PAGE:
Dr. Debby Chesnie Cooper

January 24, 2008 11:07 ET

Treat the problem, not the symptoms

Underachieving students and high drop-out rates are a literacy problem, not a racial one

Attention: Assignment Editor, City Editor, Education Editor, News Editor TORONTO, ONTARIO, MEDIA RELEASE--(Marketwire - Jan. 24, 2008) - There has been much research done linking low literacy with high drop-out rates.

Recently, a concerned TD Canada Trust published a report which stated that low literacy rates are hampering life skills and affecting business. It also stated that if left unaddressed, other issues may arise which lead to increased high school drop out rates, crime and unemployment.

That high drop-out rates due to low literacy exist should not be a surprise. According to The Movement for Canadian Literacy (MCL), low literacy is also closely linked to poverty, poor health and unemployment.

There was a time when there were lots of good jobs for people who couldn't read, but those days are gone. Today a person who can't read has trouble just finding work of any kind. As a result, people who cannot read, fall outside the norms of society with alarming frequency.

Seventy per cent of the people in jail in North America read at the two lowest literacy levels, which means they read nothing, or only well enough to understand the directions on a pill bottle.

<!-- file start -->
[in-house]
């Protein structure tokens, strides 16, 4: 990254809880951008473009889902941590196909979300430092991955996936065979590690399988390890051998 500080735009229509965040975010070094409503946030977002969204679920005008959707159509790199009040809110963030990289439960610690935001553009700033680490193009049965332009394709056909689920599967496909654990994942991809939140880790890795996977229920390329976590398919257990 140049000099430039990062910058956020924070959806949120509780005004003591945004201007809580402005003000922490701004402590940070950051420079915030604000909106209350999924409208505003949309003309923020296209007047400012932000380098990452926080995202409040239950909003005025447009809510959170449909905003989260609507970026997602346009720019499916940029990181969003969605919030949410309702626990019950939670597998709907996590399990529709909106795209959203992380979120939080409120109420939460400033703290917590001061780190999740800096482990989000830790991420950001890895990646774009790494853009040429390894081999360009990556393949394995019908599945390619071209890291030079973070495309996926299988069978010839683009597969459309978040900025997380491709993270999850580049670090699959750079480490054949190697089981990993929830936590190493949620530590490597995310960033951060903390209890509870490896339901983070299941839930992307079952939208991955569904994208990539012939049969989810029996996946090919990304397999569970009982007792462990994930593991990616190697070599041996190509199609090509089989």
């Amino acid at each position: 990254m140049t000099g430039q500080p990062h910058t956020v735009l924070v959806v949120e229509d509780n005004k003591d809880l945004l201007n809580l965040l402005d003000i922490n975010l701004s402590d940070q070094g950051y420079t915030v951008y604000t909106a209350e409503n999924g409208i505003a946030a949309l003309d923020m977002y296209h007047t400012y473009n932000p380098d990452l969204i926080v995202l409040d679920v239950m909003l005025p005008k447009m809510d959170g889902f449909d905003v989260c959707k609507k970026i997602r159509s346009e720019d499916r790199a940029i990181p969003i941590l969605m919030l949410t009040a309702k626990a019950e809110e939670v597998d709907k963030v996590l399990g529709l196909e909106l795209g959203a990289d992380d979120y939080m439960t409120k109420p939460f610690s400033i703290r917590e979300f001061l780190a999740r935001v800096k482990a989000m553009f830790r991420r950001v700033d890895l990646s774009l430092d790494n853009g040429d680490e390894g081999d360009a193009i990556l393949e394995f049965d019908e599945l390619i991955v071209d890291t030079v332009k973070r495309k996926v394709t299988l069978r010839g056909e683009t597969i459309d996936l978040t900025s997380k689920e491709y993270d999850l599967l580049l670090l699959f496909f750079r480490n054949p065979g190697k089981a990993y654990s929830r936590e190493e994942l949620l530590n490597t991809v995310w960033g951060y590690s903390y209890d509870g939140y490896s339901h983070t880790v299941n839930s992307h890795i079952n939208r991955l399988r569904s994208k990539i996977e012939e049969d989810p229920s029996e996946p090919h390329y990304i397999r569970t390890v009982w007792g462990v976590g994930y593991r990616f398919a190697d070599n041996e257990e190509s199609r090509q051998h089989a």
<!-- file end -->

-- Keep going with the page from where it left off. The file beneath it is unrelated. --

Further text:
While the Toronto District School Board's consideration to start an Afro-centric school could benefit the community by instilling an increased appreciation for culture, instilling pride of heritage, among other things, it will do little to reduce drop-out rates because drop-out rates are not a racial issue, but one of literacy. Low literacy rates affect all cultures and socio-economic classes as evidenced by The Movement for Canadian Literacy (MCL) which estimates that 9 million out of 36 million Canadians lack the literacy skills needed for daily living.

"The problem is low literacy, but to correct it we must deal with the root cause - ineffective teaching methodologies," says Dr. Deborah Chesnie Cooper, Developmental and Educational Psychologist and Director of The Chesnie Cooper Educational Centre*. "For years the teaching methodology used by the educational system was Whole Language, but they admit now, that it was faulty at best."

Seventy-four per cent of children who are unsuccessful readers in the third grade are still unsuccessful readers in the ninth grade (Journal of Child Neurology, January, 1995).

"It would be easy to blame the students for their lack of progress, and many mistakenly do, except for the fact that over 85 per cent of Canadians are either average or above average in intelligence, so the students are smart enough to understand - they just can't read well enough to understand what they read," says Dr. Debby Cooper. "However, with early detection and successful remediation, teaching of basic reading skills is possible and can lead to effective change - I know this to be true because throughout my 30 years of practice working with those with low literacy, dyslexia and Learning Disorders (LD's), I've seen success first hand."

Every child has the ability to learn, but some just learn differently. /For further information: For futher information contact: Colin Reade, 905.626.0067, creade@stratcommsolutions.ca or Peter Turkington, 905.901.9218, pturkington@stratcommsolutions.ca/ IN: EDUCATION, HEALTH

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